Regardless of the kind of bed you choose, you need to line the bottom of the bed with landscaping fabric or staple a mesh liner to keep potential weeds out. This will ensure you get the most out of your harvest when it’s time. 
For soil, you have two options: screened topsoil or garden soil mixed with compost (like manure). “Screened” soil means that rocks, sticks, and other materials have been removed. 
For most plants in general, mulch can be a great added benefit to keep the plant from losing too much water and protecting it from extreme temperatures. Check out this calculator to figure out how much mulch to invest in for your garden bed. 

Get some affordable decor

When it comes to outdoor decor, it can get unnecessarily expensive. Spring landscaping ideas don’t have to be expensive; with a little ingenuity, cheap materials can add quite a bit of charm to your yard First things first: think of ways you can use recycled materials. 
  • Hang potted flowers from an old metal gate 
  • Have your kids paint a wooden welcome sign 
  • Put potted plants on painted wooden crates 
  • Use a thrift store birdcage as a bird feeder 
  • Buy or make a bird feeder with your kids
  • Make a DIY vertical garden 
  • Outdoor lanterns 
  • Garden benches 
  • Old tree stumps as chairs 

Trim trees and prune plants

With warmer weather taking hold, plants are bound to get out of control. Not only will it make your yard look nicer, but it’s healthy for the plants. It will also help prevent excessive damage to your property during winter storms if a tree breaks and falls. Here are some tools that might be helpful:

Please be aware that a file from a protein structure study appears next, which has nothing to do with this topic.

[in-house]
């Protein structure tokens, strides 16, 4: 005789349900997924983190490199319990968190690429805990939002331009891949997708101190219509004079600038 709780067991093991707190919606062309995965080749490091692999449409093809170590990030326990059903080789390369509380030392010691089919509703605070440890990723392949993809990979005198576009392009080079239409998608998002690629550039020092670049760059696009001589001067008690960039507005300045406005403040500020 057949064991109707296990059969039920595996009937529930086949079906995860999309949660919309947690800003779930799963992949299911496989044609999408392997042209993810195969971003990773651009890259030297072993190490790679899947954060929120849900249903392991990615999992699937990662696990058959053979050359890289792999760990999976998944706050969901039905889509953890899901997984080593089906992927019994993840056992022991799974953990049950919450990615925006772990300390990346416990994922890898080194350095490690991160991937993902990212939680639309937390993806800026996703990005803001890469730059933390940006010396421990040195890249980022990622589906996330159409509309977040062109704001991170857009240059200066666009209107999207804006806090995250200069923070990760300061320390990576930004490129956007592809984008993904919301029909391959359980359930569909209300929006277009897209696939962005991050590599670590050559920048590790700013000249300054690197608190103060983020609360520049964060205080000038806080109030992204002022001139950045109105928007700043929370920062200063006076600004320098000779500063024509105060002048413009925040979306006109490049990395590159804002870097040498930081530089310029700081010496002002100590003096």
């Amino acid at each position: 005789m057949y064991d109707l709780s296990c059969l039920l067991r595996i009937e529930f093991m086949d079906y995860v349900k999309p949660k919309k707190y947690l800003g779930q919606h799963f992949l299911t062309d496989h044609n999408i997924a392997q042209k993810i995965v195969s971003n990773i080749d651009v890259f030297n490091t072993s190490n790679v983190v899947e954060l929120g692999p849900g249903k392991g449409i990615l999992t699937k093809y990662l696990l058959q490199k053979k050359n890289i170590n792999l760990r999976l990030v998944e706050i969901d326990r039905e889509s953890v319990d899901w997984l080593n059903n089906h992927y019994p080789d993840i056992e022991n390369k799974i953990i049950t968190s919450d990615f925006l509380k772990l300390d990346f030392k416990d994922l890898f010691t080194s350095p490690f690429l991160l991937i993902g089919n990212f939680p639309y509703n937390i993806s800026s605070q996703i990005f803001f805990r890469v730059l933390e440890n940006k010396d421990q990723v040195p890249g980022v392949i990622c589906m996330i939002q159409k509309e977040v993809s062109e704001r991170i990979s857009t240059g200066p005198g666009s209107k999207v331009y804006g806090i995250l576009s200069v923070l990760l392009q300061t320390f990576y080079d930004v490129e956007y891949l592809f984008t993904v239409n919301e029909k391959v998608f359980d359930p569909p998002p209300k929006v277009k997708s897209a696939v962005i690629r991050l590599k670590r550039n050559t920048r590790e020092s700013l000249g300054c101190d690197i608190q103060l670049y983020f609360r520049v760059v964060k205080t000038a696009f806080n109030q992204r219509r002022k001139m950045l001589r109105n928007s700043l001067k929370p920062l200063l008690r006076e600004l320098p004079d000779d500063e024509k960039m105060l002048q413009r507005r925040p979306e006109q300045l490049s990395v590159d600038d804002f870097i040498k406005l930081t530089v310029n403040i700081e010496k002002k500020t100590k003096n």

• Gardening gloves 
  • Hand pruners 
  • Shears 
  • Loppers 
  • Handsaw
Fruit trees. Early spring is the best time to prune fruit trees. The rule of thumb is that any branch over two feet long is unlikely to have any fruit in the future, so go ahead and trim it. Branches that are diseased or growing downwards should be the first ones to be cut off. 
Berry bushes. The overall height of the bush shouldn’t be more than 5 feet. Be sure to remove dead and diseased canes. 
Trees, shrubs and vines. Prune after flowers bloom and begin to die. Target dead branches and “suckers”, which are branches that grow from the roots or lower part of the stem. These can inhibit the overall growth of the plant. For shrubs, follow the ⅓ rule; during a pruning session, about ⅓ of the plant’s healthy branches can be cut off- no more, no less. 
Keep bugs away!
If you plan on spending a lot of time outside, keeping pesky bugs away (especially mosquitoes) is a daunting task. Luckily, there are steps you can take to reduce the number of bugs in and around your home. 
  • Clean birdbaths every day. Steer away from outdoor fountains. These can be breeding grounds for mosquitoes. 
  • Keep your lawn trimmed 
  • Get a bird feeder. Birds are likely to keep your bug population down.
  • Don’t get citronella candles- they aren’t very effective. 
  • Clean the gutters around your house 
  • Keep bug zappers on the outside perimeter of your yard. Bugs are actually attracted to it, so don’t keep them near the house 
No matter what you’re doing outside this spring, make sure you’re supported so you don’t get hurt. Add an Orange Insole to your favorite outdoor shoe, throw on some sunscreen, and head outside to enjoy the spring and you’re newly spruced up yard!